hich consumer news market gave the
most coverage to the intended acquisition of Rosenbluth
International by American Express?
Not Rosenbluth's headquarters city of Philadelphia. Not Amex's
hometown, New York -- The Wall Street Journal didn't even mention
the deal on the day after the announcement. The answer: Bismarck,
Do a Google news search on Rosenbluth and you'll see coverage
from North Dakota media dominating the results. TV stations like
KFYR and KXMC. The Bismarck Tribune.
If you've had a conversation with Hal Rosenbluth recently,
you'll understand why. When he and I spoke toward the end of last
year, all he wanted to talk about was his ranch near Linton, N.D. I
wanted to discuss airlines, he wanted to talk about cattle. We
talked about cattle.
So I wasn't surprised that, as soon as the press conference
announcing the deal had ended, he flew off to Linton to meet with
the 145 Rosenbluth employees at a call center there. He would be
telling them that the center was guaranteed to be open for a
minimum of four years, and that no positions would be cut in that
time period. It was, he said, the only office in the world that he
insisted stay open, because "there's a shortage of jobs in that
Rosenbluth literally has written books about the importance of
maintaining great management/employee relations, and how it's the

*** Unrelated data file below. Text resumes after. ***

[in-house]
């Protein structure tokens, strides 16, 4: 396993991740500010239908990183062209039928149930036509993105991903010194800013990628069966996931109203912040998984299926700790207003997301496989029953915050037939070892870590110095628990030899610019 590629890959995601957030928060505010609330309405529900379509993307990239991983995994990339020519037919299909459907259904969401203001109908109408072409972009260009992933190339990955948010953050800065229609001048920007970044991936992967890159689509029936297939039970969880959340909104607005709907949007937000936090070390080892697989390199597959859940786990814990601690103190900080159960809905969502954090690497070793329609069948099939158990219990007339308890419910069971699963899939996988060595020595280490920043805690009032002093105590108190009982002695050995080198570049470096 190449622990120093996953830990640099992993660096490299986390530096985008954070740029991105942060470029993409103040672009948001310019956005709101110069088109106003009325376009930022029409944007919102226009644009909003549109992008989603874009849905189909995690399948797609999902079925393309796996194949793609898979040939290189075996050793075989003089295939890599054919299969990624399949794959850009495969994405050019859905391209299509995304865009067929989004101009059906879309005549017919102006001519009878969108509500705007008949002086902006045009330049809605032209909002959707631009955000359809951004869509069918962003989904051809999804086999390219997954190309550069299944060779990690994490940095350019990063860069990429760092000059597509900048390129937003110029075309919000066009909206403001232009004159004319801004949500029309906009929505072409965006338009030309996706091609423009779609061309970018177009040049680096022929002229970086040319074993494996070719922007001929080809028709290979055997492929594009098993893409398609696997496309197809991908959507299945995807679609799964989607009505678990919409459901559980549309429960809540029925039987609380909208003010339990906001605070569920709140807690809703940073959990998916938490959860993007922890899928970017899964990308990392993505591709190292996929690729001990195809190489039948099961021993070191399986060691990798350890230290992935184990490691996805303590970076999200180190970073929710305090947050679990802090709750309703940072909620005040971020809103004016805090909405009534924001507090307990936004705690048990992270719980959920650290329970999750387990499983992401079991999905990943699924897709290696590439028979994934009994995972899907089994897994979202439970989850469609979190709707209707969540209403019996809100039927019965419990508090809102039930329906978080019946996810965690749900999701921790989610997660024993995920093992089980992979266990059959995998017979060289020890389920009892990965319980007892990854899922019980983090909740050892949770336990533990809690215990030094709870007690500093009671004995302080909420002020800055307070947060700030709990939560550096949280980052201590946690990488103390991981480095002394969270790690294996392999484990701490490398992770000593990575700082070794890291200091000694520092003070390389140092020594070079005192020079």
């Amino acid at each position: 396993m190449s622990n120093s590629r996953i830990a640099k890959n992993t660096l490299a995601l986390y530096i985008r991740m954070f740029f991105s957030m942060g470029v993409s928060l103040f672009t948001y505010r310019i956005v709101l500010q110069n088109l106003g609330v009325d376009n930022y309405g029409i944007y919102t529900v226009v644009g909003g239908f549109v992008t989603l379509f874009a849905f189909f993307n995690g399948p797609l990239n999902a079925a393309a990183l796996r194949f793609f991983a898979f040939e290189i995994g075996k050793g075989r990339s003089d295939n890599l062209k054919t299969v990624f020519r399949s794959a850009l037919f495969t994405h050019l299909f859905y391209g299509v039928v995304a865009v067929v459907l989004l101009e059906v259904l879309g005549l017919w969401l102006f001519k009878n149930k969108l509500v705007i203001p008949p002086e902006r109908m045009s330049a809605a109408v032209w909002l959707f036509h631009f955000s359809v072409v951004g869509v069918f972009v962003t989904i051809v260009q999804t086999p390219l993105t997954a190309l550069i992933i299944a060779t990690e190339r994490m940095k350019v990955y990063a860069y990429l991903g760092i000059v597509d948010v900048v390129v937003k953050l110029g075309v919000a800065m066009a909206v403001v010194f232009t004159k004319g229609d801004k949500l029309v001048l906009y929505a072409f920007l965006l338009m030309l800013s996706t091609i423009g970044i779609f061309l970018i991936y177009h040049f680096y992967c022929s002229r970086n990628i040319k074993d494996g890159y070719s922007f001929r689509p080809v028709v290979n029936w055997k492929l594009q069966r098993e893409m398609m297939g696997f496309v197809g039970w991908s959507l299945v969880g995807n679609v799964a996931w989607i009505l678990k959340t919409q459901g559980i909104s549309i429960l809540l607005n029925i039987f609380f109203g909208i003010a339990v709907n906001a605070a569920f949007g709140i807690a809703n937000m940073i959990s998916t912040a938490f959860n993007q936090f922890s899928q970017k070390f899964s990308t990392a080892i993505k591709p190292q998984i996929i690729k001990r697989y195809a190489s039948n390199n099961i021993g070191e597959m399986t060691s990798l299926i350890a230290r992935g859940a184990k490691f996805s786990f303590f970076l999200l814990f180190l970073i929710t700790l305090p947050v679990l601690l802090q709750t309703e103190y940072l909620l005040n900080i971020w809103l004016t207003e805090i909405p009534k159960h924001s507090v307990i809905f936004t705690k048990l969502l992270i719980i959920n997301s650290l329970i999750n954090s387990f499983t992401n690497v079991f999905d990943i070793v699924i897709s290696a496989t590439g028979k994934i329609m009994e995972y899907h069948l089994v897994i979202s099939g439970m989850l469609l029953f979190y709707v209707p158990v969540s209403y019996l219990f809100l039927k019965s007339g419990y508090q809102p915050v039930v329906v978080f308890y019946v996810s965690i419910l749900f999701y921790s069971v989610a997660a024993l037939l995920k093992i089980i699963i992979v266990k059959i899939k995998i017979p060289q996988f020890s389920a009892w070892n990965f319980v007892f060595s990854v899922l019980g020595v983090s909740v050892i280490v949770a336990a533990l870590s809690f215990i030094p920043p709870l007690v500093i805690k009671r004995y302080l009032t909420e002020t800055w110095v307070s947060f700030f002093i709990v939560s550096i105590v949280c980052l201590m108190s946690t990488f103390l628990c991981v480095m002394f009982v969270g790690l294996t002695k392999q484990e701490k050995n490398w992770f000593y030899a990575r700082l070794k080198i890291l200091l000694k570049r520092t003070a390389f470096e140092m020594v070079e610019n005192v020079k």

key to exceptional customer service and growth. His company (as
well as Amex) is consistently listed as one of Fortune magazine's
"100 Best Companies to Work for in America."
His philosophy regarding employee relationships often surfaced
when he analyzed industry segments that affected corporate travel.
Hal is known for issuing white papers that, a year after they're
issued, seem prophetic. In "A Fare Plan for Airline Recovery,"
which he submitted as an exhibit when he testified before the U.S.
Senate Committee on Commerce, Science and Transportation last
September, he identifies logical airline mergers, and can't help
but note that if Northwest were to join with Continental and
Alaska, it would "prosper from ... the many employee-friendly
policies" of the other two carriers.
Investing in employee morale always has meant more than benign
paternalism to Rosenbluth. He built a management retreat, The
Rivery, in North Dakota, and held training sessions there. The food
was gourmet, but the activities were challenging, both mentally and
physically. The ultimate lessons taught there were that teamwork
and communication -- not top-down directives -- are key to building
Because Rosenbluth International has been family-owned for 111
years, one might assume that Hal walked into an executive position
in a successful company, and could afford to manage it using
idealistic principles. But note: When he joined the company in
1974, it had $20 million in sales. Today its sales are in excess of
I suspect that whatever profit comes his way in the Amex deal,
equally valuable to him will be the sentiment reflected in the July
17 Bismarck Tribune editorial praising -- with Midwestern economy
-- his virtues as an employer: "What a guy."